The press service is willing to continue helping HSE scholars communicate the results of their research. It has prepared recommendations on media communication, which will hopefully help minimize the possibility of negative experiences when communicating with journalists.

Magic button

Just recently, a new service has been introduced as part of the Research at HSE website, which will help HSE scholars quickly inform the HSE communication services and the public about their studies.

Any researcher interested in promoting their academic results is free to submit information on a recent paper or on a paper pending publication in a peer-reviewed journal. Media are usually interested in papers published over the last three months.

If you have questions regarding how and why scholars popularize research, below are some opinions by HSE researchers:

Sergei Medvedev

Professor at the School of Political Science

‘I believe that any academic speculation in social sciences must be comprehensible to the ‘wider audience’ (whatever that means, let’s say, for someone with a university degree). Furthermore, it must be well-formed in terms of style and language, or, in other words, it must look good’.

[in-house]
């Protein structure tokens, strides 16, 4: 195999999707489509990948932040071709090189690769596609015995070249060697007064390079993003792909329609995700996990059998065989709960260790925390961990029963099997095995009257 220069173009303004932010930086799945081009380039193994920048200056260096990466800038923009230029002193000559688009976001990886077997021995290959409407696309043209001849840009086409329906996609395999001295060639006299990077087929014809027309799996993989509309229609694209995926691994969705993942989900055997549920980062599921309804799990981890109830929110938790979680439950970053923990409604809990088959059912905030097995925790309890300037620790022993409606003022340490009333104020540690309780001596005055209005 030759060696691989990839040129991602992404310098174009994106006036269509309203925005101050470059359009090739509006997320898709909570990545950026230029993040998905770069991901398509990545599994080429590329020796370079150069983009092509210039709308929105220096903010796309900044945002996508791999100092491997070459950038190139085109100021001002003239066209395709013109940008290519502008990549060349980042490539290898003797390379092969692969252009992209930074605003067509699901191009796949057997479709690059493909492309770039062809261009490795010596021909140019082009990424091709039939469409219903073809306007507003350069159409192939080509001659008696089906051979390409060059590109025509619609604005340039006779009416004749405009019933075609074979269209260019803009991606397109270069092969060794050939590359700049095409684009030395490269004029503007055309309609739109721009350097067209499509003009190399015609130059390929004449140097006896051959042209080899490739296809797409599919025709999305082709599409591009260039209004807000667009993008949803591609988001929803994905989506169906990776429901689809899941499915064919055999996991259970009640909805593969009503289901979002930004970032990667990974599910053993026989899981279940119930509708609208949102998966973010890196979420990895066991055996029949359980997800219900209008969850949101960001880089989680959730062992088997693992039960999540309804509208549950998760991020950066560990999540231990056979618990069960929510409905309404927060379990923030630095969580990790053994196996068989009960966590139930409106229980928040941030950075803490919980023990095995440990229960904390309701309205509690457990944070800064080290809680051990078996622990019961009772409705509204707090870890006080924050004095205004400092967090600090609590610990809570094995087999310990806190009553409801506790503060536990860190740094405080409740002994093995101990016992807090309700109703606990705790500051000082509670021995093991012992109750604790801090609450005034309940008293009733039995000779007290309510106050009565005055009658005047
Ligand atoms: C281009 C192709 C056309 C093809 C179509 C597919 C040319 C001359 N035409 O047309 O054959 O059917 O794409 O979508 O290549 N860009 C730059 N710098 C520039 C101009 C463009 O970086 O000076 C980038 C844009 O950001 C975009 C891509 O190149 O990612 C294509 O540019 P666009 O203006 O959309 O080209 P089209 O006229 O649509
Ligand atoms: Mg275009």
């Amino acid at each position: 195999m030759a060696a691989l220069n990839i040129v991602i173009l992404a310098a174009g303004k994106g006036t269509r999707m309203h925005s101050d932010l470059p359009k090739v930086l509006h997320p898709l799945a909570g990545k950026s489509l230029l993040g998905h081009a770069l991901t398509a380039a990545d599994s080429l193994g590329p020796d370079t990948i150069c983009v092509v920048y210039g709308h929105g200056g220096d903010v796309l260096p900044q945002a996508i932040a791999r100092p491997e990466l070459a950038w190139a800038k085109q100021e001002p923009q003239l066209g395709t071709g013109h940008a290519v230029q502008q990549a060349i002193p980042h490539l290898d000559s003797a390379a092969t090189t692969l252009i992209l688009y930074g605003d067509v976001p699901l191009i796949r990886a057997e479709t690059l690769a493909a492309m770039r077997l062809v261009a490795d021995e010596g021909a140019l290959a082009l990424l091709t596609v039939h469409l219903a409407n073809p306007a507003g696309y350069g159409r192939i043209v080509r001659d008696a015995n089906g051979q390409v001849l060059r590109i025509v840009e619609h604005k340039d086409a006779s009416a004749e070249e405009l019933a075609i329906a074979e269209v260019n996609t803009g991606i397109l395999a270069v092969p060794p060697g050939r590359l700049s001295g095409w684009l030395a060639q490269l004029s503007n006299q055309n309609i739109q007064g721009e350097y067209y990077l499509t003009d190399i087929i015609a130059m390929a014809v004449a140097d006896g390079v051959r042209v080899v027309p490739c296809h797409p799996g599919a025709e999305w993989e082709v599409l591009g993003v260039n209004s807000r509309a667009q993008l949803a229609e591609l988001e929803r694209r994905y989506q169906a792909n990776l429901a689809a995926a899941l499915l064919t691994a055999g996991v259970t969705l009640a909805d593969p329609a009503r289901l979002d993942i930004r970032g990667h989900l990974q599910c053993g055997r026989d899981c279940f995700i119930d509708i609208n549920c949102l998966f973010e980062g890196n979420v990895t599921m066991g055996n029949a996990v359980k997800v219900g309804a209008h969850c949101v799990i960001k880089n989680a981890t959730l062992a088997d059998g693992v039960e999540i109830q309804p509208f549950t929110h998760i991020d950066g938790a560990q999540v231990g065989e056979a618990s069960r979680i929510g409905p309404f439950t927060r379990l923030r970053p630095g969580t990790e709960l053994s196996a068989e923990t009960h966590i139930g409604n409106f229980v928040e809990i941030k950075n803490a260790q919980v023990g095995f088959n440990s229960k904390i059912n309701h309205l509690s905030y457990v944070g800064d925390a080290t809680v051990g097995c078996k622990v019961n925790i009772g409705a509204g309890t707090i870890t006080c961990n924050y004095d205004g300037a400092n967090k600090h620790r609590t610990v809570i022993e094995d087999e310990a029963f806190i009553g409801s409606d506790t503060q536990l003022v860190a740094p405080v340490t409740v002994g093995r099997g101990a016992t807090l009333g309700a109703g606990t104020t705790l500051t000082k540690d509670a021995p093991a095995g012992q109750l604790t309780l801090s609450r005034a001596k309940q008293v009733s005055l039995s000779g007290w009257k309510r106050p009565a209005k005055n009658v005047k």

Gasan Gusejnov

Professor at the School of Philology

‘A characteristic feature of the social sciences and humanities is that none of their fields, even the most mathematical with the best claims to “hard science”, cannot exist without journalists and the public. We can’t imagine Immanuel Kant or Jürgen Habermas without the “wider audience”.’
Oksana Zaporozhets

Associate Professor at the Analysis of Social Institutions Department

‘For me, the hedonistic and egoistic aspect of public outreach is also important. Some studies are particularly pleasant to be told about. This happens when you understand that you’ve found out something important and interesting. In this case, sharing your findings means multiplying your positive experience and really getting a sense of the importance of your work’.